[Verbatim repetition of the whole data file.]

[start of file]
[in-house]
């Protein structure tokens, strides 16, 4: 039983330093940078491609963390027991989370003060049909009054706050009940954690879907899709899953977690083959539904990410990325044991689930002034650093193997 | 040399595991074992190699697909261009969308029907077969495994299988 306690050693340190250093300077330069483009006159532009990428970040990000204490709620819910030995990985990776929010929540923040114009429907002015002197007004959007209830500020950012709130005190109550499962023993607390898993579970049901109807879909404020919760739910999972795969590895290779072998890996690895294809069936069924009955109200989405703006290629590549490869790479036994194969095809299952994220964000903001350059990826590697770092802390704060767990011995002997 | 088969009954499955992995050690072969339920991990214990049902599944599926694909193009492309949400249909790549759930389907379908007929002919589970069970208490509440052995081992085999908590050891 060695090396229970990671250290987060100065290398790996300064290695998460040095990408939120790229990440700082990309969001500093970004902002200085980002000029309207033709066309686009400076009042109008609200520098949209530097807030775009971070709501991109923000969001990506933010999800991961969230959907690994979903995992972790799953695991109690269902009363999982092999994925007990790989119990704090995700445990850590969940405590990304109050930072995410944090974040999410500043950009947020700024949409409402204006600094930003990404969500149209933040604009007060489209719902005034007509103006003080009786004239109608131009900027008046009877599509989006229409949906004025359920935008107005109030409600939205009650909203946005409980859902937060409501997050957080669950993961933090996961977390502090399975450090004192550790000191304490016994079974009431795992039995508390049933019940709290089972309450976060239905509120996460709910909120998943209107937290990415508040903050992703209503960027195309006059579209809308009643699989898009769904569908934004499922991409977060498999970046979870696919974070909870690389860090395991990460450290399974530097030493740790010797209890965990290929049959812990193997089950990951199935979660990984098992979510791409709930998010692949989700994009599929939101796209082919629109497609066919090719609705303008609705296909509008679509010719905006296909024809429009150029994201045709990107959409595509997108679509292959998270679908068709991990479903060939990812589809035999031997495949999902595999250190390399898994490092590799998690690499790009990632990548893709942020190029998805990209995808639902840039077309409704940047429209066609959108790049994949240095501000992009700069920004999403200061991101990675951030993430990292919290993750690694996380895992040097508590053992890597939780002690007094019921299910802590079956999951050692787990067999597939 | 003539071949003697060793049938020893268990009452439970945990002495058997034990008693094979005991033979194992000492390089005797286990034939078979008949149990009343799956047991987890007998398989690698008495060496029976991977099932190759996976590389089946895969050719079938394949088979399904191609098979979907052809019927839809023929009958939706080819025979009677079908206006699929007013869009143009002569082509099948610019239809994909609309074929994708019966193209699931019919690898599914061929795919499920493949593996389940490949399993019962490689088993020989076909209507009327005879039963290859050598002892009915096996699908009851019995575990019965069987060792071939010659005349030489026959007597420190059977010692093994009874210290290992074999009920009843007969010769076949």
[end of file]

[in-house]
């Protein structure tokens, strides 16, 4: 039983330093940078491609963390027991989370003060049909009054706050009940954690879907899709899953977690083959539904990410990325044991689930002034650093193997 | 040399595991074992190699697909261009969308029907077969495994299988 306690050693340190250093300077330069483009006159532009990428970040990000204490709620819910030995990985990776929010929540923040114009429907002015002197007004959007209830500020950012709130005190109550499962023993607390898993579970049901109807879909404020919760739910999972795969590895290779072998890996690895294809069936069924009955109200989405703006290629590549490869790479036994194969095809299952994220964000903001350059990826590697770092802390704060767990011995002997 | 088969009954499955992995050690072969339920991990214990049902599944599926694909193009492309949400249909790549759930389907379908007929002919589970069970208490509440052995081992085999908590050891 060695090396229970990671250290987060100065290398790996300064290695998460040095990408939120790229990440700082990309969001500093970004902002200085980002000029309207033709066309686009400076009042109008609200520098949209530097807030775009971070709501991109923000969001990506933010999800991961969230959907690994979903995992972790799953695991109690269902009363999982092999994925007990790989119990704090995700445990850590969940405590990304109050930072995410944090974040999410500043950009947020700024949409409402204006600094930003990404969500149209933040604009007060489209719902005034007509103006003080009786004239109608131009900027008046009877599509989006229409949906004025359920935008107005109030409600939205009650909203946005409980859902937060409501997050957080669950993961933090996961977390502090399975450090004192550790000191304490016994079974009431795992039995508390049933019940709290089972309450976060239905509120996460709910909120998943209107937290990415508040903050992703209503960027195309006059579209809308009643699989898009769904569908934004499922991409977060498999970046979870696919974070909870690389860090395991990460450290399974530097030493740790010797209890965990290929049959812990193997089950990951199935979660990984098992979510791409709930998010692949989700994009599929939101796209082919629109497609066919090719609705303008609705296909509008679509010719905006296909024809429009150029994201045709990107959409595509997108679509292959998270679908068709991990479903060939990812589809035999031997495949999902595999250190390399898994490092590799998690690499790009990632990548893709942020190029998805990209995808639902840039077309409704940047429209066609959108790049994949240095501000992009700069920004999403200061991101990675951030993430990292919290993750690694996380895992040097508590053992890597939780002690007094019921299910802590079956999951050692787990067999597939 | 003539071949003697060793049938020893268990009452439970945990002495058997034990008693094979005991033979194992000492390089005797286990034939078979008949149990009343799956047991987890007998398989690698008495060496029976991977099932190759996976590389089946895969050719079938394949088979399904191609098979979907052809019927839809023929009958939706080819025979009677079908206006699929007013869009143009002569082509099948610019239809994909609309074929994708019966193209699931019919690898599914061929795919499920493949593996389940490949399993019962490689088993020989076909209507009327005879039963290859050598002892009915096996699908009851019995575990019965069987060792071939010659005349030489026959007597420190059977010692093994009874210290290992074999009920009843007969010769076949």